• CLAIM: Rep. Elijah Cummings incorrectly stated during his 2016 DNC speech that Democrats gave black people the right to vote.

      WHAT’S TRUE: The 15th Amendment was predominantly supported by Republicans in 1869, and rejected by Democrats.

      WHAT’S FALSE: Rep. Elijah Cummings explicitly claimed otherwise in his 2016 DNC Speech.

      • Is Cummings running? I’d be more concerned with the documented lies Hillary has told, as well as those emerging from Trump’s mouth.

        Earlier I posted a comment, which remains under “moderation”, which simply pleas for reasonable voters to recognize the implications of electing either of these candidates, primarily the inevitable continuation of bitter divisiveness either’s presidency would guarantee. And since we have the ideal antidote, namely Johnson, a candidate ethically acceptable to all of us, I encourage everyone to take a close look at both his record and his position.

  • Great article. I’m sure that the fact checks won’t matter to those who have already made up their minds who they believe. But the fact is, both sides have been deceptive. It’s through all these smoke and mirrors that we voters will have to sift through. But it is our responsibility to discern what’s true and what’s false. I suspect that this has been going on since the beginning but with the mass dissemination of true and false claims in this digital age we have a tougher job today.

  • I’ve attemped to post 4 comments today, all of which remain under “moderation”. I believe my commenting record stands for itself, as one not given to insulting diatribes, yet my support for Gary Johnson seems to be a sore point with whomever or whatever decides what comments are flagged. Sad and pathetic.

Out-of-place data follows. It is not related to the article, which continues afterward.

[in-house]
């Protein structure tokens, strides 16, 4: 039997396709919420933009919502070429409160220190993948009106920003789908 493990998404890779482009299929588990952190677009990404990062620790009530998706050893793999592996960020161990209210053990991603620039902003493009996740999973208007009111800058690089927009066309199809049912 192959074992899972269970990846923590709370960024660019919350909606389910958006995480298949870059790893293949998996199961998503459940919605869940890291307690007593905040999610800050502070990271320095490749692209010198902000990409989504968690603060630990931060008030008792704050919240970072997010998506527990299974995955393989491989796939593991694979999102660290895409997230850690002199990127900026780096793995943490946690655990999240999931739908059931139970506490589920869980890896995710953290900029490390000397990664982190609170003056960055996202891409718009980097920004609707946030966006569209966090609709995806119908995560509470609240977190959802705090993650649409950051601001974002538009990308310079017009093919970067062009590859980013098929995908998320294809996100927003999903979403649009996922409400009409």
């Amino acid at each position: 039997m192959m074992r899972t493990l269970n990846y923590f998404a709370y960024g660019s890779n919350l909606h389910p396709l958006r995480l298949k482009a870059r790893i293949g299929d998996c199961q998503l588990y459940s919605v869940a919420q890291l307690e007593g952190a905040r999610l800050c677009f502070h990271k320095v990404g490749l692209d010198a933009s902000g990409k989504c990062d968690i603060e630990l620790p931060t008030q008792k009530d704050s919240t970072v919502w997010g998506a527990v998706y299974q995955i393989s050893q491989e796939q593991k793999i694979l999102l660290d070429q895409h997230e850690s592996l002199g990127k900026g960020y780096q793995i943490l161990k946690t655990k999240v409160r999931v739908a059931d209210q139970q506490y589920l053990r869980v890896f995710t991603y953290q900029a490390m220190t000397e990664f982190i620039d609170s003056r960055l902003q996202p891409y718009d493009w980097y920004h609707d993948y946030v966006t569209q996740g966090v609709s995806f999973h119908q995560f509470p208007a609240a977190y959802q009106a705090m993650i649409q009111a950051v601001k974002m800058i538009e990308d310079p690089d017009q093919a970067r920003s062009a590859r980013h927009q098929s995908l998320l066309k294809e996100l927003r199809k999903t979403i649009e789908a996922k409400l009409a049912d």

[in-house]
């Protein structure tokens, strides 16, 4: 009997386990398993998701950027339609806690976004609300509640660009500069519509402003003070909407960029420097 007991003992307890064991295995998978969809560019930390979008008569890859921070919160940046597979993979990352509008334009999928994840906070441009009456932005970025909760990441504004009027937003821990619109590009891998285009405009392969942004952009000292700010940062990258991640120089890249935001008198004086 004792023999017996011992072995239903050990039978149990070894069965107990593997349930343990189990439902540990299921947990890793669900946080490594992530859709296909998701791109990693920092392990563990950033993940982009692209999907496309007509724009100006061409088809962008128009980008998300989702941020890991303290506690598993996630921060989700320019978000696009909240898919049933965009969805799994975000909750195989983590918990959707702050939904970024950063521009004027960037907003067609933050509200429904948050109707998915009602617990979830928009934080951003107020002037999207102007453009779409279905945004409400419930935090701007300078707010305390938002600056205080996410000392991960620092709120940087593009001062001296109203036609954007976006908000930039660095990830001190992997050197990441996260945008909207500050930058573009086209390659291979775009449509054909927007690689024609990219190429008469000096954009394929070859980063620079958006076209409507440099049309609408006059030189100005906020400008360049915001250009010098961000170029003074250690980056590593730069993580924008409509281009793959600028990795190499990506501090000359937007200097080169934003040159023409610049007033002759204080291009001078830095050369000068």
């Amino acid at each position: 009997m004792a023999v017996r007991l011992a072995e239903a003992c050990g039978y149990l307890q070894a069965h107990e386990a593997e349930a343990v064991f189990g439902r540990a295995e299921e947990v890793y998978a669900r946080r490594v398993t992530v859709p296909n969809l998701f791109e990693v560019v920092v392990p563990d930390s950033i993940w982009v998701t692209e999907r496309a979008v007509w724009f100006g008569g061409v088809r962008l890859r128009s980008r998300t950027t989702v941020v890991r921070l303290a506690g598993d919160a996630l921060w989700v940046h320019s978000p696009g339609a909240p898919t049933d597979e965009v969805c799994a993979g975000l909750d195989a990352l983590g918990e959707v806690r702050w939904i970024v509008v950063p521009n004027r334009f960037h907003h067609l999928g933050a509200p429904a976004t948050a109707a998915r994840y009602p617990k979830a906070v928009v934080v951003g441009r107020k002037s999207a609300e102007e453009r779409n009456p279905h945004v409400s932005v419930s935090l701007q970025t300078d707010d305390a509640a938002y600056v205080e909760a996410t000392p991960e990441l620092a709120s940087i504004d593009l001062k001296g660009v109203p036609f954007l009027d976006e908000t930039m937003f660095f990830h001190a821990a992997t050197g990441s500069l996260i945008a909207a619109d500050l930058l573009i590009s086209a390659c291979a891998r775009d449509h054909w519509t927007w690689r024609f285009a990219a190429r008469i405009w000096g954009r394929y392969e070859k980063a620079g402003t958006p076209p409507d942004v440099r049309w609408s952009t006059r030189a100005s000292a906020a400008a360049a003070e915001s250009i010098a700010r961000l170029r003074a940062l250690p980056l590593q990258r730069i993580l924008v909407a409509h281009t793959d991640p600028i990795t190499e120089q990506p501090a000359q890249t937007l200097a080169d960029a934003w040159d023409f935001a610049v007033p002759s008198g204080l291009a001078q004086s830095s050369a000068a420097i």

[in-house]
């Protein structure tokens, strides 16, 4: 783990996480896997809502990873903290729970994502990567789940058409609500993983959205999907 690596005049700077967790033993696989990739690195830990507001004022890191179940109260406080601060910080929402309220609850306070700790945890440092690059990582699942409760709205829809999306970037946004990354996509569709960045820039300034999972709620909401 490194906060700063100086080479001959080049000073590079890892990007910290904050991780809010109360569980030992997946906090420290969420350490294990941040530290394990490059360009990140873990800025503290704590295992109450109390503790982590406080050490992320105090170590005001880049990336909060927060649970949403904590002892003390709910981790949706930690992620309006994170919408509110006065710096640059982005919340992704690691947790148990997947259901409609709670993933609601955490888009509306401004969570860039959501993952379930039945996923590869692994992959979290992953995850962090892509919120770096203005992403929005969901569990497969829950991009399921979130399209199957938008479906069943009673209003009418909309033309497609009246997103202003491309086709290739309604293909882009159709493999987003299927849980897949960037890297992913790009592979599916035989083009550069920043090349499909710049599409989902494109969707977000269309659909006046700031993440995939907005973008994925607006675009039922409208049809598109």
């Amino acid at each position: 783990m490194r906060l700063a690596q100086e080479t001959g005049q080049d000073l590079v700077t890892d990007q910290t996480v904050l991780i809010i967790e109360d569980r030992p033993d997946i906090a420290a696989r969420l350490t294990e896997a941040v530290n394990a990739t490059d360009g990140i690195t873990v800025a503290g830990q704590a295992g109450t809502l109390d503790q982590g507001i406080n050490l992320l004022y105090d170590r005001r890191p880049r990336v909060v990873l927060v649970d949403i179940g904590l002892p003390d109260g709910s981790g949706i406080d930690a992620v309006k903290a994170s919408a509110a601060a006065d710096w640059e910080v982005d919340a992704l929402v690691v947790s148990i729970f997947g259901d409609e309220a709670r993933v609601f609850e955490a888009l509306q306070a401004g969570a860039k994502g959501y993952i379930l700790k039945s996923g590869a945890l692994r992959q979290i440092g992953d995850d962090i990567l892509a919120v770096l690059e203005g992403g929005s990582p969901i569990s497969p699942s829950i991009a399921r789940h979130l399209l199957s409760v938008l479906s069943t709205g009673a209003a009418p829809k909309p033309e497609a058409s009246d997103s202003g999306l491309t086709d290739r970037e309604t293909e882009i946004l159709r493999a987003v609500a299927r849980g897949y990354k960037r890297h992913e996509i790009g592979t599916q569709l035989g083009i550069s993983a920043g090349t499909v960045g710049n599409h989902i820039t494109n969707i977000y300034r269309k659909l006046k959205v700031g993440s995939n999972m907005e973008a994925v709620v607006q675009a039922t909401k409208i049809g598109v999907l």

• PHILADELPHIA — Melania Trump’s cribbing last week of Michelle Obama’s lines was not the first time she claimed something that was not hers.

    For months now, reporters have noted that Ms. Trump, who grew up in the small Slovenian town of Sevnica, did not obtain an undergraduate degree in architecture from the University of Ljubljana, as her professional website claimed she did. Instead, she left after her first year to pursue a modeling career in Milan.

    As recently as a week ago, Ms. Trump’s website stated that she had obtained a degree before going on to become a philanthropist and skin care entrepreneur.

    On Wednesday, The Huffington Post noticed that the site had been entirely scrubbed of its content. People clicking on its address are now redirected to the Trump Organization’s website.

    Hahhaah, maybe she can attend community college and finally complete that degree as I have advised some of the posters here…..

    • Can you possibly come up with something that lying crooked HiLIARy has done. You may begin with the Clinton Foundation. How about a little info on Chelsea’s criminal father in law?

      • How about, Ivanka Trumps own felon, father-in-law, Charles Kushner, a former real estate developer, political fundraiser and philanthropist. In 2005, he was convicted in federal court for making illegal campaign contributions, tax evasion and witness tampering, by who???? Chris Christie–oh what fun!!!